Wahoo has officially unveiled the Elemnt Rival, the company’s first ever multisports watch that it hopes will stand out from the crowd with a set of features designed just for triathletes you won’t find on Garmin, Polar and Coros multisport watches.
The Rival has everything you’d expect to find to track runs, rides and swims. In addition to that, it’s adding Touchless Transitions, which can automatically recognise when you’re moving from your swim leg to your bike and then over to that run. There’s also features that play nice with Wahoo’s bike computers and indoor trainers.
A foray into the world of sports watches seems like a bold move from Wahoo. Having shown it can make great cycling and running tech, it clearly feels it has enough expertise in this space to make the Rival one to rival the already impressive watch competition.
Wahoo Elemnt price and release date
The Elemnt Rival is available to buy now from Wahoo’s website priced at £349.99/$379.99 (about AU$520). That matches the price of Polar’s Grit X outdoor watch, which does also offer triathlon-friendly features. It comes in $100 cheaper than the Garmin Forerunner 745, Garmin’s cheapest triathlon-friendly watch.
Design and display
The Rival definitely has a bit of a Garmin Fenix look to it with its 50mm, nylon polymer case and classy-looking ceramic bezel. At 17mm, it’s chunkier on paper than Garmin’s outdoor watch, but it’s a relatively light watch to wear.
Front and center is a 39mm transflective display with an array of five physical buttons to navigate the display. That’s partnered up with a soft touch silicone strap that can be removed via a simple pin mechanism and is suitable for wrist sizes between 140mm to 240mm circumference.
Around the back is the optical heart rate sensor and the charging pins, which attach to a charging cradle that covers the entire rear of the case. The package as a whole is water resistant up to 50 meters making it safe for pool swimming and that all important open water swimming action.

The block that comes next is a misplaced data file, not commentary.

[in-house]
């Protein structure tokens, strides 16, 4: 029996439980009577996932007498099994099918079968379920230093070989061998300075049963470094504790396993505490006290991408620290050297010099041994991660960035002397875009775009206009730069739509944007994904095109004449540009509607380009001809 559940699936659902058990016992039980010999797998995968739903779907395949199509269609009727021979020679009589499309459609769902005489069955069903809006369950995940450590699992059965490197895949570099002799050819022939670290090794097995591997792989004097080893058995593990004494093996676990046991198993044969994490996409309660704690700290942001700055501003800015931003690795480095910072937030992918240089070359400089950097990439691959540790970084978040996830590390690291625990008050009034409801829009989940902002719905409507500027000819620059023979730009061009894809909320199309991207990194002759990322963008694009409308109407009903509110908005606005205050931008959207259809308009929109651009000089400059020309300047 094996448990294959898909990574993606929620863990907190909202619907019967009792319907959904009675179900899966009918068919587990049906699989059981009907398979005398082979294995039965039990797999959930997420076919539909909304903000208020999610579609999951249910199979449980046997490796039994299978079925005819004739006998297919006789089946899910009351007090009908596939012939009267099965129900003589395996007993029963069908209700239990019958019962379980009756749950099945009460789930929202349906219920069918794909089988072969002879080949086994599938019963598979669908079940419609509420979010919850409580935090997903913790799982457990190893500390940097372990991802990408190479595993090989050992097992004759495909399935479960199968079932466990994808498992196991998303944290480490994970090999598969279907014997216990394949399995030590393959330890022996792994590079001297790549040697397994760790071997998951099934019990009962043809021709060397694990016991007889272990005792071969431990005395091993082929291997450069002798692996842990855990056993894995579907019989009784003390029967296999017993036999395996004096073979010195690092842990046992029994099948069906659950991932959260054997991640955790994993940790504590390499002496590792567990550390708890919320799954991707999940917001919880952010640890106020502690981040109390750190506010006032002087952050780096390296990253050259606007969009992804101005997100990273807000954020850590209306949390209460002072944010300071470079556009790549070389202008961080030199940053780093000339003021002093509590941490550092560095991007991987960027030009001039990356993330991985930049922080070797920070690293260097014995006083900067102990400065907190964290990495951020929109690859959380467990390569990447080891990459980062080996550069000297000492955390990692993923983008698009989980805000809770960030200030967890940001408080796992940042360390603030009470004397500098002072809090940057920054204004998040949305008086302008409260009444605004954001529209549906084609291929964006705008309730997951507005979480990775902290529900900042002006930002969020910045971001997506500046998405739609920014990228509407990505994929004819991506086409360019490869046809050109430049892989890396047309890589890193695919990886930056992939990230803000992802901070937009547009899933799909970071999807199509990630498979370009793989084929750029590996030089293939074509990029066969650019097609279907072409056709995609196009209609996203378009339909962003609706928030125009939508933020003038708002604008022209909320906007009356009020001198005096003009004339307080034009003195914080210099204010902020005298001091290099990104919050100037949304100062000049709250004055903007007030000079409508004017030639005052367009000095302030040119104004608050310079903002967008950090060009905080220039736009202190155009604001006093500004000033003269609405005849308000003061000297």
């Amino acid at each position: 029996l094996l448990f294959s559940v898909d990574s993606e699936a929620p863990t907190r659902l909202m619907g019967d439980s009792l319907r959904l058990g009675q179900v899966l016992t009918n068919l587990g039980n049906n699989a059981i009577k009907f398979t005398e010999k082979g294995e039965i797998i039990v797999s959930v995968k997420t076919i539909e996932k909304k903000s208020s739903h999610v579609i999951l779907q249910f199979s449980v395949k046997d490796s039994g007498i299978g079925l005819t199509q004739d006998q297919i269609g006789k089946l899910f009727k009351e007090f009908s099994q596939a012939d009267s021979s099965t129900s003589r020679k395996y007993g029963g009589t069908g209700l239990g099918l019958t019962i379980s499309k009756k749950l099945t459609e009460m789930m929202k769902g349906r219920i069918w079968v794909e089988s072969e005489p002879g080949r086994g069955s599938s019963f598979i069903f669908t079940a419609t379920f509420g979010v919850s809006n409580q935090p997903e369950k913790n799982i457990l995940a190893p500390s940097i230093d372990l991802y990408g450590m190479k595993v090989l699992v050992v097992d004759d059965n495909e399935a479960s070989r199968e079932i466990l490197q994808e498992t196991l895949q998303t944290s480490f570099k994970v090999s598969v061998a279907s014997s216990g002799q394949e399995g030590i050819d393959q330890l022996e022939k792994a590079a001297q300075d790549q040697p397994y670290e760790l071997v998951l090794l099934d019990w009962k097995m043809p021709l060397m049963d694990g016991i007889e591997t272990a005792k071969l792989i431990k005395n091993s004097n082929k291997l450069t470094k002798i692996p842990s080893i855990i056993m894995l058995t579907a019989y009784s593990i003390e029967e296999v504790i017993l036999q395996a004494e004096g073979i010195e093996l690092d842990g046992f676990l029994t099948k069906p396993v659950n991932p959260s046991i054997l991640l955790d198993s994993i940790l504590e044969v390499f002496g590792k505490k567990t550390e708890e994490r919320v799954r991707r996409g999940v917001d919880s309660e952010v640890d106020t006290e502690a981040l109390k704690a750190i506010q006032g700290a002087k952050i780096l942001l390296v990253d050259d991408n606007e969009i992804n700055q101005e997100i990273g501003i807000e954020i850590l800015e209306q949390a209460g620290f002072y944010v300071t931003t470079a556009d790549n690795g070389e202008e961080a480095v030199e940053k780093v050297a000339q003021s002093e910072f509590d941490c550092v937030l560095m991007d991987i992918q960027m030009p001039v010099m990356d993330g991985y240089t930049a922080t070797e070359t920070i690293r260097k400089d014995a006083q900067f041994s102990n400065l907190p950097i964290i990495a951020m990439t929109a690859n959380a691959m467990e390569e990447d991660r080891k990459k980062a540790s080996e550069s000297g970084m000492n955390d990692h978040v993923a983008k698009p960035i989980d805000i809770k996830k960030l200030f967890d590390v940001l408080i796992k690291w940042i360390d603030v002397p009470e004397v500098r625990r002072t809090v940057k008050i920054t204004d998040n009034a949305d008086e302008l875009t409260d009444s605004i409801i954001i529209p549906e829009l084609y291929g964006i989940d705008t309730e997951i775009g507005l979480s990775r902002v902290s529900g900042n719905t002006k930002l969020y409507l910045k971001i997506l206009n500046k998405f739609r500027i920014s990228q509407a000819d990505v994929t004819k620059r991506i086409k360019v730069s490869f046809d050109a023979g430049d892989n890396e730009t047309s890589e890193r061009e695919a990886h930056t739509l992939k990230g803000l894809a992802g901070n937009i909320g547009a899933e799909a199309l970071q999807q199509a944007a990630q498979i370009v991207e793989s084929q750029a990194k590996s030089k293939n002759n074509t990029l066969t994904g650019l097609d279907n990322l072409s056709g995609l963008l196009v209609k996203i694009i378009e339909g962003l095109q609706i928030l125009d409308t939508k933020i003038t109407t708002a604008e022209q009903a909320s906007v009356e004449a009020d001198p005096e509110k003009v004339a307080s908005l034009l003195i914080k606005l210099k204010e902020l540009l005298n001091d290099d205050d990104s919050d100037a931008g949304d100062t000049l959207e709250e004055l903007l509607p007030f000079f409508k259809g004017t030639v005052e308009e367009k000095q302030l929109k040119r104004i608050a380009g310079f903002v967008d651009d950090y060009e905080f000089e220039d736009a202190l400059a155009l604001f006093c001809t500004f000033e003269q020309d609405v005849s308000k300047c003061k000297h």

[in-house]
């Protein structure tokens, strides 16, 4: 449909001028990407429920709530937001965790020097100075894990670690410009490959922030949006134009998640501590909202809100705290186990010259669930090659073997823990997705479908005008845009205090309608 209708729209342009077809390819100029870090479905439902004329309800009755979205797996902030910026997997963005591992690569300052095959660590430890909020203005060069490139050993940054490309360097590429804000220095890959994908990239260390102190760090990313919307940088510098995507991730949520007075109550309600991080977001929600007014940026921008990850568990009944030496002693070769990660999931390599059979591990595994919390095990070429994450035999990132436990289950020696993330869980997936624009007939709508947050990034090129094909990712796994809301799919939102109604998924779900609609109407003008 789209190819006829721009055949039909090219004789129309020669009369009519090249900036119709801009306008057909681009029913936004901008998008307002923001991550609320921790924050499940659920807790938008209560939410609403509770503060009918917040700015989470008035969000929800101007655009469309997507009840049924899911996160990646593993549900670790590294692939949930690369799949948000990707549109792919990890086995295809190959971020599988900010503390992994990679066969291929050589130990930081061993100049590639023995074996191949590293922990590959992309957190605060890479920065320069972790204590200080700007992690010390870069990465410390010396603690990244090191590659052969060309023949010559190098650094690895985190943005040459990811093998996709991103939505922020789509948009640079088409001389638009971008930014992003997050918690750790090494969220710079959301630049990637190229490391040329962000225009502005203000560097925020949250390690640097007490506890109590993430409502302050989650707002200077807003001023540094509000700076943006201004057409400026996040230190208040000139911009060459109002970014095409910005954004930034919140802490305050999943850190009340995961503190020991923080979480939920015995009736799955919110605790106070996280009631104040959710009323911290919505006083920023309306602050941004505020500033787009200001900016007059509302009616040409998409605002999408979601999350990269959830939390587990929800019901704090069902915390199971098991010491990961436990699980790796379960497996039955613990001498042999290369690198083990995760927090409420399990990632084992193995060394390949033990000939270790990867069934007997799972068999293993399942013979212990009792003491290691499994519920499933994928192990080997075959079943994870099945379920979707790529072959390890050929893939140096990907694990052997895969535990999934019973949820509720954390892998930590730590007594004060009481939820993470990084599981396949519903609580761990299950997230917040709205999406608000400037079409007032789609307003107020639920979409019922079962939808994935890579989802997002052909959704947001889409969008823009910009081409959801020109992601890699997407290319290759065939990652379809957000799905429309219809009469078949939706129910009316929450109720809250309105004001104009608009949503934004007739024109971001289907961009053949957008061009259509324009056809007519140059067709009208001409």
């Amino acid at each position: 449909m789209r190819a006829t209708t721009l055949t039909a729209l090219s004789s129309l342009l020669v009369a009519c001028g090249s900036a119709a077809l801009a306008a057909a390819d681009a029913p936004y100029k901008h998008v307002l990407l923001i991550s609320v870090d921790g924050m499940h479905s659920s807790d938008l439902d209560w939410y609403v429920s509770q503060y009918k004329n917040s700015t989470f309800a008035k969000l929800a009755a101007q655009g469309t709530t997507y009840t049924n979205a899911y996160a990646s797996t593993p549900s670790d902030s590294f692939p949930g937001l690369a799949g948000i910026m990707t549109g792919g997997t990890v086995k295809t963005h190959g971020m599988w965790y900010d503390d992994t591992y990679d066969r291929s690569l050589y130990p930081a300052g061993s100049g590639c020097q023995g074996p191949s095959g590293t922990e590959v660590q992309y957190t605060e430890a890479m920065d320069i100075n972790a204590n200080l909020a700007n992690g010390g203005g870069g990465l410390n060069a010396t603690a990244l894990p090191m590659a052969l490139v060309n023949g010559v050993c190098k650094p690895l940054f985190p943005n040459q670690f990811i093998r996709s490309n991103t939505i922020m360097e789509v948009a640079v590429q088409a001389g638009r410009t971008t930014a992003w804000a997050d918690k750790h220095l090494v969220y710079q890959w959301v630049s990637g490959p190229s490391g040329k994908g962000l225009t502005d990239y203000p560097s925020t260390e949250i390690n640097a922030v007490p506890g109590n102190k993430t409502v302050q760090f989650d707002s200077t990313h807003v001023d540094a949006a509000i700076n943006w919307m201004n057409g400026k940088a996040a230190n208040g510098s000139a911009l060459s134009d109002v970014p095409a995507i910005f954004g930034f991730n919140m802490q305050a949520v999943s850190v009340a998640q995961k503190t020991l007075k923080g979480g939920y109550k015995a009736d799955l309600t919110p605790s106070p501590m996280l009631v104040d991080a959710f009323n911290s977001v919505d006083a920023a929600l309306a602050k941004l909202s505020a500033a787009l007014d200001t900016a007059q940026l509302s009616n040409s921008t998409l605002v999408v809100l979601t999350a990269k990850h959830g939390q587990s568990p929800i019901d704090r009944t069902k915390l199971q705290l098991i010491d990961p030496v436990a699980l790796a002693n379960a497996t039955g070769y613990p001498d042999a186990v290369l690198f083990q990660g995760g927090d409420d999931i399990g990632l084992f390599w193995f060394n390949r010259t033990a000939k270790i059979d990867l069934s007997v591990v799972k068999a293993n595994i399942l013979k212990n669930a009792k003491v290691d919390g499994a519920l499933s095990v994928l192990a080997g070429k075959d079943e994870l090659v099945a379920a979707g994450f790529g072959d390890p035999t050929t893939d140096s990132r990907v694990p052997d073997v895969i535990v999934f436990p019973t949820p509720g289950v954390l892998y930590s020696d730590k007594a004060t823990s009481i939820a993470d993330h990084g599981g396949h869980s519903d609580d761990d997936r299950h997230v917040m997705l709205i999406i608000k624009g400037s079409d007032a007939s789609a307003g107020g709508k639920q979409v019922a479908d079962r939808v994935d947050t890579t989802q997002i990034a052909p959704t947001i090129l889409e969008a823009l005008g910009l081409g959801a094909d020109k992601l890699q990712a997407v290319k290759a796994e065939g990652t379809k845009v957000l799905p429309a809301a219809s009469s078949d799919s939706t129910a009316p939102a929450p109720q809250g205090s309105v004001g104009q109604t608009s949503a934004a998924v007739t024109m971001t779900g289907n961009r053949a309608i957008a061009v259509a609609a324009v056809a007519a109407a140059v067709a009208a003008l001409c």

The display, as mentioned, is the transflective kind that isn’t touchscreen and offers a 240 x 240 resolution. That matches what you get on a lot of Garmin’s Forerunner watches. You can pick from a small collection of digital and analog watch faces to drop onto it as well, which you’ll need to do from the companion phone app.
Wahoo also includes an ambient light sensor that can automatically adjust the screen to black or white depending on lighting conditions. You do also have the option to set it to one or the other as well, if you do have a preference.
Features and fitness
In terms of the features you’re getting to power sports tracking, there’s built-in GPS, an optical heart rate monitor, as well as a barometer sensor to measure elevation and an accelerometer motion sensor for indoor tracking.
There’s ANT+ and Bluetooth support here too, letting you pair it up with other Wahoo devices like its bike computers, indoor trainers and heart rate monitor chest straps. It also plays nice with non-Wahoo devices. For runners, it’s currently working on adding support for additional sensors and footpods like Stryd as well.